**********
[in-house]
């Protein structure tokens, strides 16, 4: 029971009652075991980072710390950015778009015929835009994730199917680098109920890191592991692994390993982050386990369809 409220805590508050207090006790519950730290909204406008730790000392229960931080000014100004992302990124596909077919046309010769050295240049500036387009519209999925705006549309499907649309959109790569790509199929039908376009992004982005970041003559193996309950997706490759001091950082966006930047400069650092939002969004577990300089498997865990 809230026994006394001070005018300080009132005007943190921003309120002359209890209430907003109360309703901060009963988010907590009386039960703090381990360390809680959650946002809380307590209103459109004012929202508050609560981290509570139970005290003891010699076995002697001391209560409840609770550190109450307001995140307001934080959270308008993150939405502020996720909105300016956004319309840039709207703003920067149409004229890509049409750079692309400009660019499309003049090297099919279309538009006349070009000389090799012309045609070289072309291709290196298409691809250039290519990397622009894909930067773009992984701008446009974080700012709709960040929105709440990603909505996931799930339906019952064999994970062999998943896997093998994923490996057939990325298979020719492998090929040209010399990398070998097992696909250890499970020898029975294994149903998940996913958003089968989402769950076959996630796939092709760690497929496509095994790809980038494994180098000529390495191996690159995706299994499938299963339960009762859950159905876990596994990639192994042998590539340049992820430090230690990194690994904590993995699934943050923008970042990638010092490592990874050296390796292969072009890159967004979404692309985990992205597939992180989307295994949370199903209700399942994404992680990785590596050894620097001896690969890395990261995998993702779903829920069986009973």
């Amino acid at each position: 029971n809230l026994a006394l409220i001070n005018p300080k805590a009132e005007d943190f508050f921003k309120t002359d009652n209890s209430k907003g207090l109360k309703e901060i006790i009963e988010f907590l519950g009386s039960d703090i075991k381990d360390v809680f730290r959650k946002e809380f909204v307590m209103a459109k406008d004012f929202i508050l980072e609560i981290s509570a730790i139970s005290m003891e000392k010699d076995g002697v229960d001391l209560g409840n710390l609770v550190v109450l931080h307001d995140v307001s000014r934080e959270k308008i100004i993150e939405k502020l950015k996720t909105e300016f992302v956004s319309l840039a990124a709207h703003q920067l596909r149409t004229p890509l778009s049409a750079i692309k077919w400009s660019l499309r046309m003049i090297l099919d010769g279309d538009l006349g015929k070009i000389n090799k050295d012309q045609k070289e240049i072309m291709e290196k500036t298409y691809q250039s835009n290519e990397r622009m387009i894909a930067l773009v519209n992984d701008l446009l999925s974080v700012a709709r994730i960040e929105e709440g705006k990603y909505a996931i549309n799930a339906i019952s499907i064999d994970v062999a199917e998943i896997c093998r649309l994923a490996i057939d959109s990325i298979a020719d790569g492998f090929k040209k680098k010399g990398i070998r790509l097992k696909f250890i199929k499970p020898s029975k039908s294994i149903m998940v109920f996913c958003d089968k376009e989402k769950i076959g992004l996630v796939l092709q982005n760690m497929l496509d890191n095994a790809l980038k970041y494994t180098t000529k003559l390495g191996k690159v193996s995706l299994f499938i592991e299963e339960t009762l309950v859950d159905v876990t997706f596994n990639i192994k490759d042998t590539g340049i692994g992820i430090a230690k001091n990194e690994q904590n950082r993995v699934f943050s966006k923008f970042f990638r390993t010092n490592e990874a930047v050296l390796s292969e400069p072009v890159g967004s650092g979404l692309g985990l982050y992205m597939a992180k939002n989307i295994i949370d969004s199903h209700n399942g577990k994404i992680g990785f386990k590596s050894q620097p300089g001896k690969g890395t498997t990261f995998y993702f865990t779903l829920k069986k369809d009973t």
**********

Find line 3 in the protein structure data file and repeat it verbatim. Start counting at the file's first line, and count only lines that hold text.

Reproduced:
């Amino acid at each position: 029971n809230l026994a006394l409220i001070n005018p300080k805590a009132e005007d943190f508050f921003k309120t002359d009652n209890s209430k907003g207090l109360k309703e901060i006790i009963e988010f907590l519950g009386s039960d703090i075991k381990d360390v809680f730290r959650k946002e809380f909204v307590m209103a459109k406008d004012f929202i508050l980072e609560i981290s509570a730790i139970s005290m003891e000392k010699d076995g002697v229960d001391l209560g409840n710390l609770v550190v109450l931080h307001d995140v307001s000014r934080e959270k308008i100004i993150e939405k502020l950015k996720t909105e300016f992302v956004s319309l840039a990124a709207h703003q920067l596909r149409t004229p890509l778009s049409a750079i692309k077919w400009s660019l499309r046309m003049i090297l099919d010769g279309d538009l006349g015929k070009i000389n090799k050295d012309q045609k070289e240049i072309m291709e290196k500036t298409y691809q250039s835009n290519e990397r622009m387009i894909a930067l773009v519209n992984d701008l446009l999925s974080v700012a709709r994730i960040e929105e709440g705006k990603y909505a996931i549309n799930a339906i019952s499907i064999d994970v062999a199917e998943i896997c093998r649309l994923a490996i057939d959109s990325i298979a020719d790569g492998f090929k040209k680098k010399g990398i070998r790509l097992k696909f250890i199929k499970p020898s029975k039908s294994i149903m998940v109920f996913c958003d089968k376009e989402k769950i076959g992004l996630v796939l092709q982005n760690m497929l496509d890191n095994a790809l980038k970041y494994t180098t000529k003559l390495g191996k690159v193996s995706l299994f499938i592991e299963e339960t009762l309950v859950d159905v876990t997706f596994n990639i192994k490759d042998t590539g340049i692994g992820i430090a230690k001091n990194e690994q904590n950082r993995v699934f943050s966006k923008f970042f990638r390993t010092n490592e990874a930047v050296l390796s292969e400069p072009v890159g967004s650092g979404l692309g985990l982050y992205m597939a992180k939002n989307i295994i949370d969004s199903h209700n399942g577990k994404i992680g990785f386990k590596s050894q620097p300089g001896k690969g890395t498997t990261f995998y993702f865990t779903l829920k069986k369809d009973t």